The holiday that celebrates love is met by many with apathy, and others with downright dread.
When Valentine's Day arrives Thursday, only about 60 percent of Americans will celebrate, making just about every other holiday except St. Patrick's Day more popular.
And no, not everyone who sits on the Valentine sidelines is forlornly single.
For Tracy and Karen Wilson of Apopka, married 22 years with three children, both time and the economy have taken their toll on the holiday of love.
"We'll still tell each other Happy Valentine's Day and maybe get a card," said Tracy Wilson, 42, who works for a paint-sales company. "That's usually about as far as it goes."
His wife was unemployed for a while, he said, and "we've kind of chosen to use the money for other things rather than ourselves."
The slowly recovering economy is still putting a damper on the holiday, with 55 percent of consumers in a PriceGrabber survey saying it has affected how much they spend on their sweeties.
The National Retail Federation predicts Americans will shell out an average of $130.97 on Valentine's Day in 2013, up from $126.03 last year. Total spending will reach $18.6 billion.
But for some who forgo the festivities, it can be a matter of principle rather than money.
"I think Valentine's Day has gotten sort of commercialized. The opinion we hear is, it's sort of a Hallmark holiday," said Cathy McBreen, whose Millionaire Corner investors' website found in a survey that 16 percent of married couples don't celebrate.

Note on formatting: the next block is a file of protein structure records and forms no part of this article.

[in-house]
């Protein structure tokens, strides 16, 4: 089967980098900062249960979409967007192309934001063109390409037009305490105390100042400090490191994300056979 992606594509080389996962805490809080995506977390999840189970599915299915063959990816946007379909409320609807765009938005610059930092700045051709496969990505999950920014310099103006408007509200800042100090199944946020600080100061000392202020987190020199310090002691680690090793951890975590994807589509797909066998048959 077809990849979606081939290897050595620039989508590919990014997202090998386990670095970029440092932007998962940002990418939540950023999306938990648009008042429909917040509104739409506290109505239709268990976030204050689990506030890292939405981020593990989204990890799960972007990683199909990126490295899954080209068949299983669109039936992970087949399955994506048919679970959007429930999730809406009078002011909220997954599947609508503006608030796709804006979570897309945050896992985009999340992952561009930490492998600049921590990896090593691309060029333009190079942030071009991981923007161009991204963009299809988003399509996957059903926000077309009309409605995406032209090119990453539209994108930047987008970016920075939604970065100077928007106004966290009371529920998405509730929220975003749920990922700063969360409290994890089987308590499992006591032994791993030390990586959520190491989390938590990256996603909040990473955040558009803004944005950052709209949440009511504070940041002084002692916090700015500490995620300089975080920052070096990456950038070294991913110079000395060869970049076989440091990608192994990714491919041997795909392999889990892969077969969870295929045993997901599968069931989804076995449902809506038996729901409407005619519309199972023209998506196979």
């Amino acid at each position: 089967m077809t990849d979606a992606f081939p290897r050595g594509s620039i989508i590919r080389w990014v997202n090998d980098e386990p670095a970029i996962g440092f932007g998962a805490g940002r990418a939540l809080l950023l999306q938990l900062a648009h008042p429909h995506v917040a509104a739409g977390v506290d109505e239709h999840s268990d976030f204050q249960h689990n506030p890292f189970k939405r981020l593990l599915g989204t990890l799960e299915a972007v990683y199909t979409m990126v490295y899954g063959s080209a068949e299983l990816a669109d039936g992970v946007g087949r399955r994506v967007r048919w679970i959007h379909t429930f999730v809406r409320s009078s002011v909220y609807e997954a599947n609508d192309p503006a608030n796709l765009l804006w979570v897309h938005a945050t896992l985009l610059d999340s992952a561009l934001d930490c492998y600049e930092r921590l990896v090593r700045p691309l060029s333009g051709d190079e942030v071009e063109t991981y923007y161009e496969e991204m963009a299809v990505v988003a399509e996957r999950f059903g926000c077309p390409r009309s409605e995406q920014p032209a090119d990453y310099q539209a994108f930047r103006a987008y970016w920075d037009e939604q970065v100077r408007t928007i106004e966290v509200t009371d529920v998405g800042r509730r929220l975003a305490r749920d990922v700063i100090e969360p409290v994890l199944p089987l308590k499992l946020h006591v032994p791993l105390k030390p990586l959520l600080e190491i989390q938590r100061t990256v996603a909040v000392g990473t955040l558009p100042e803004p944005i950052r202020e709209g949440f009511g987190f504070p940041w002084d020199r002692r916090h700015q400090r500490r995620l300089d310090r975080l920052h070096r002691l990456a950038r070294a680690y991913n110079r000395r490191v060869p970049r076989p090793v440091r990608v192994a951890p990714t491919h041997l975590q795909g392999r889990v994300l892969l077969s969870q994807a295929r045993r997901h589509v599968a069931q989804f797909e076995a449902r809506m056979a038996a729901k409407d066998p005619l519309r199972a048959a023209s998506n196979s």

Valentine's Day actually started hundreds of years ago. Still, count Sheryl Kurland of Longwood among those who consider it too contrived.
"When you're in a committed relationship or married, Valentine's Day should be every day," Kurland said.
The author of a book about couples married half a century, Kurland has been wed 23 years herself. She and her husband, Steven, don't consider celebrating Valentine's Day a secret of marital bliss.
"I try to stay off the chocolate. It's bad for you. Flowers die," said Kurland, 55. " It's just not something that I need. He'll get me a card and write something real sweet on it, and we kiss each other, and that's our celebration."
Not everyone, of course, ignores Valentine's Day by choice. People who aren't married or dating often feel left out when they see all the celebrations of love surrounding them.
"It gets frustrating," said Veronica Smith, 33, of Orlando, who has been single for several years. "It's one of those holidays, if you're by yourself, you know it for sure."
But some restaurants are trying to court diners such as Smith, a high-school-attendance clerk.
Maitland-based Tijuana Flats is planning a singles' night Thursday, giving out free beers. The chain wanted to bring in business on what used to be a slow night, marketing director Ashley Montgomery said, because "it may not be the most romantic setting for a Valentine's Day."
Benihana also is encouraging groups of single friends to gather around its big teppanyaki tables and enjoy punch bowls that can serve up to four.
Dueling-pianos bar Howl at the Moon gives free admission to people who bring in mutilated pictures of their exes for its "Love Sux" night Thursday.
Lil Indies will host Speed Hating, with drink specials and "appropriately sad tunes." The bar encourages people on Facebook to "prepare yourself a list of things that you hate and cross your fingers that you can bond over grievances ... with someone of the opposite or same sex."
Smith, who used to watch the romantic movie "Sleepless in Seattle" at home alone each Feb. 14, has had a change of heart about how to spend the holiday.
This year, she's considering taking her nieces out to dinner at Ethos Vegan Kitchen, which will have dinner, drink and dessert specials.
"You have to step outside and say, How can I make this day work for me and not feel lonely on it?' "
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